100% old-vine Carignan. I opened and decanted a bottle of this a few hours before the tasting and wasn't sure if it was quite right. Nevertheless, I took it along and passed it around, to see what others thought. The general consensus was that it was corked (and indeed it was, if only "slightly"). Thankfully, my suspicions led me to take a back-up bottle along, which I opened and passed around the table. Although I am always sad to encounter a corked bottle (especially one which promised much) the second bottle served only to show the immense gulf between a "slightly" corked bottle and a perfect one. And the second bottle really was perfect - a full 8 years older than wine number 4, but still with more than a little of that trademark elderflower and mint perfume, together with an abundance of plum, damson and bramble fruit - a truly glorious nose. The palate is beautifully focused and in balance, with dense fruit concentration, softening tannins and fine acidity. An utterly more-ish wine, which is beginning to approach its peak (though it isn't quite there yet) and will undoubtedly hold for another 5 years or more. Brilliant wine!

12. Joseph Swan Cotes du Rosa 1997, Russian River Valley, California (Approximately £12 at auction)
100% Carignan. Boy, is this different! The Swan label says 14.6% abv, but the UK importer's label says 16% - work that one out! The nose is unbelievably rich and perfumed, with dense bramble, plum and rich fruitcake aromas. A touch of VA balances the almost Port-like, tarry aromas, making for a wine that fills the senses. And it does the same thing to the palate - rich and dense, almost akin to a fortified wine, but without the excess alcohol. In fact, for a dry wine, this wears its 16% remarkably well. I bet it was a bit of a monster when it was young, but it has evolved into a delicious, almost elegant wine, with intensely sweet fruit, balanced perfectly by lemony, almost volatile acidity and resolved tannins - big, but very beautiful. A real curio, and if you are lucky enough to have some in your celler, I'd say drink it with a juicy steak, or just enjoy it on its own, by a warm fire. A fine way to finish a most interesting and educational tasting.

So what are the conclusions? Well, there's no doubt that the best Carignan wines are made from old (and preferably very old) vines, and take a good while in bottle to really show their potential.

Vinous treasures - 100-plus year-old vines, owned by Terre Inconnue in Languedoc

Frankly, it is a crying shame that so many great old Carignan vineyards around the world (though especially in southern France) have been ripped up over the last 10 to 20 years. I'll wager that there are a good many vignerons who are quietly remorseful about the fact that they took what must have seemed good money at the time, in order to rid the planet of such an "undesirable" grape variety. For a list of just some of those that resisted the temptation to do so, have a look at the Carignan Renaissance website, created and maintained by John and Nicole Bojanowski, owners of Clos du Gravillas, who make some cracking wines (from Carignan and other varieties). The list is far from exhaustive (where are Joseph Swan and Domaine de La Marfée?!) but it provides a good starting point.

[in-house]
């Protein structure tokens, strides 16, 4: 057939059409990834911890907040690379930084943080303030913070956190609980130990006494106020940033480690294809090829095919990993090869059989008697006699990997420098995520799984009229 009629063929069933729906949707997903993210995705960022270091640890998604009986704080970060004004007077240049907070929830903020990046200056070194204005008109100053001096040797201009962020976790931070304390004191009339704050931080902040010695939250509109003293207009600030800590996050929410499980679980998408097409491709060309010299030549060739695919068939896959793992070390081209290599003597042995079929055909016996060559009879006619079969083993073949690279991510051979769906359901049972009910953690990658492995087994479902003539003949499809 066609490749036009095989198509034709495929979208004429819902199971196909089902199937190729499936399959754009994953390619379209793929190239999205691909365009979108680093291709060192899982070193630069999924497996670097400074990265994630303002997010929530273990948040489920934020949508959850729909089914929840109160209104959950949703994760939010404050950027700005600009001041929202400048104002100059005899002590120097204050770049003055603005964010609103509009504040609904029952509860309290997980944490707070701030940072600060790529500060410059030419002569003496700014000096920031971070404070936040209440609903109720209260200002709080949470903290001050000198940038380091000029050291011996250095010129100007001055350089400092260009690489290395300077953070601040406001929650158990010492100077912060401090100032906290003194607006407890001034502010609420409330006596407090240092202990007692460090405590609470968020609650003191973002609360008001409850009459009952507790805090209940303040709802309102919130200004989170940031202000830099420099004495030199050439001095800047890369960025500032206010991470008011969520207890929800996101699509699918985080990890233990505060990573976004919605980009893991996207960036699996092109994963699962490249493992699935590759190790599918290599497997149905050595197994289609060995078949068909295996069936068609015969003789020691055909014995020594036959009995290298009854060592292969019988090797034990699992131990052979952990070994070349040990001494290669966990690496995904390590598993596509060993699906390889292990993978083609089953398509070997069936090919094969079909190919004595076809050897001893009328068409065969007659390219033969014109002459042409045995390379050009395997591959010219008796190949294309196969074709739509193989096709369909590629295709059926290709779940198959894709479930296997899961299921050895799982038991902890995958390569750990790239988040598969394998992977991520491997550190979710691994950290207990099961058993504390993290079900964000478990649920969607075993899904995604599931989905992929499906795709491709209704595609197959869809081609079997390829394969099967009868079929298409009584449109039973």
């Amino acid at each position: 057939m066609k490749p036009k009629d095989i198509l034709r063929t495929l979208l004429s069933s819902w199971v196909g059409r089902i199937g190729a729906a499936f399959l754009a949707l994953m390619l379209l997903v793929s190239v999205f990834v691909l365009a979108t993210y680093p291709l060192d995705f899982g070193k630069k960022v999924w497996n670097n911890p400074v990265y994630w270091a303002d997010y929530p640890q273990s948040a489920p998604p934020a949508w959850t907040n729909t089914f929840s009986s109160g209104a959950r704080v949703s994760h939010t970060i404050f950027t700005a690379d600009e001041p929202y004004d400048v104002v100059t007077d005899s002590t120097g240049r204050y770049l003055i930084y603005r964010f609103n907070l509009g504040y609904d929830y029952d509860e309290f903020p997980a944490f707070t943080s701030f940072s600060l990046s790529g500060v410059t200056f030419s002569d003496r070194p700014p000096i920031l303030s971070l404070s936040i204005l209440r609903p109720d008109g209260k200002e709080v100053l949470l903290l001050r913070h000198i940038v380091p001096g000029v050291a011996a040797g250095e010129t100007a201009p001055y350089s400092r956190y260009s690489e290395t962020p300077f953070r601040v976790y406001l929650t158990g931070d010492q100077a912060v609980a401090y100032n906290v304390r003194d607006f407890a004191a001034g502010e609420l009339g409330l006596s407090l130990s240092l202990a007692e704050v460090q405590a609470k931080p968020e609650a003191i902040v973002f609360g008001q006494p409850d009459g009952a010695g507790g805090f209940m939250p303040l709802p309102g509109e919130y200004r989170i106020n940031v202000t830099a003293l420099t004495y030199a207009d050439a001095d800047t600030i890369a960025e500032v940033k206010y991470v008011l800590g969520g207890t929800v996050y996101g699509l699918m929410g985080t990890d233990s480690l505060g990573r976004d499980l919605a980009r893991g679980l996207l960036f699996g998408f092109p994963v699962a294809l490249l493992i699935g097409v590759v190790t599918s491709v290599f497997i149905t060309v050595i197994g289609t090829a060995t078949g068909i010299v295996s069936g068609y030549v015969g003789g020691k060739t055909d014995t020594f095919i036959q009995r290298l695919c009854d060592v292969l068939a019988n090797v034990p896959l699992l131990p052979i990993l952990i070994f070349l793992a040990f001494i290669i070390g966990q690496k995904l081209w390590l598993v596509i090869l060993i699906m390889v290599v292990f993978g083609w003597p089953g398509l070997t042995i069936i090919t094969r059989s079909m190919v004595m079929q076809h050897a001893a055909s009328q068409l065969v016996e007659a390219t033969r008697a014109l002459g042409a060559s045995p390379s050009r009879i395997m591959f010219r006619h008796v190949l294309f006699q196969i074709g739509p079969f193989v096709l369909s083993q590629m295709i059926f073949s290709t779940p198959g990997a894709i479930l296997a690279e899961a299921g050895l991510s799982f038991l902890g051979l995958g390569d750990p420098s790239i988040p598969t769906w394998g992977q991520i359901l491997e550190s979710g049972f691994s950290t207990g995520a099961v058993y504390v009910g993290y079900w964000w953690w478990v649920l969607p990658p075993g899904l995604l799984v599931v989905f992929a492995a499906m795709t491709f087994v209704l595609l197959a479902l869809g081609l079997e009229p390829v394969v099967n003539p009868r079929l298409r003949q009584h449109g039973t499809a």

Furthermore, I am greatly admiring of anyone who is brave enough to plant new vineyards with Carignan. But if they don't, where are the great old-vine wines going to come from in the future? For it is a sad fact of life that old vines are like people - they are going to die eventually - and wines like the ones above may eventually become as rare as hen's teeth. For now, though, I can only urge you to seek these wines out and treasure them. And once you have aged them to perfection (for most of them do indeed take 10 years or more to show their best) enjoy them in all their glory - and damn the critics!

Meanwhile, I'll leave you with another quote from Jancis Robinson MW;

"But perhaps this is to miss the point of Carignan. Perhaps it is meant to be a cussed brute, like the rocks that litter the Languedoc landscape? If so, let others wallow in it."
    

6 comments:

Anonymous said...

Some great notes here, appreciate it.

Bob/Alberta

ps find it hard catching up with all your notes!!! Too much snow removal, keeps me busy.

Leon Stolarski said...

Glad to see you are still reading, Bob. Snow? We've not seen any now, since Christmas. I'm almost (but not quite) beginning to miss it!

Vinogirl said...

I always enjoyed the Carignan (blend) from Chateau Routas, but they don't seem to make it anymore...wonder if they ripped out the old vines...

Leon Stolarski said...

Vonogirl - if you've never tasted Swan's Cotes du Rosa (or indeed any of their wines) then you should. Amazingly delicious, quirky wines - and relatively cheap, for California wines of such quality. They look to be around 30 miles or so from Napa (they are based in Forestville).

By the way, I've never seen you mention the name of your winery - what is it? Feel free to email me, if it is something you prefer not to mention on the blog.

Vinogirl said...

I think I have had a Swan wine in the past, but seeing as they have been featured on your blog quite a bit lately, I feel a need to try all of them :)

Vinogirl said...

I don't use Outlook, so I do not have access to your email address :(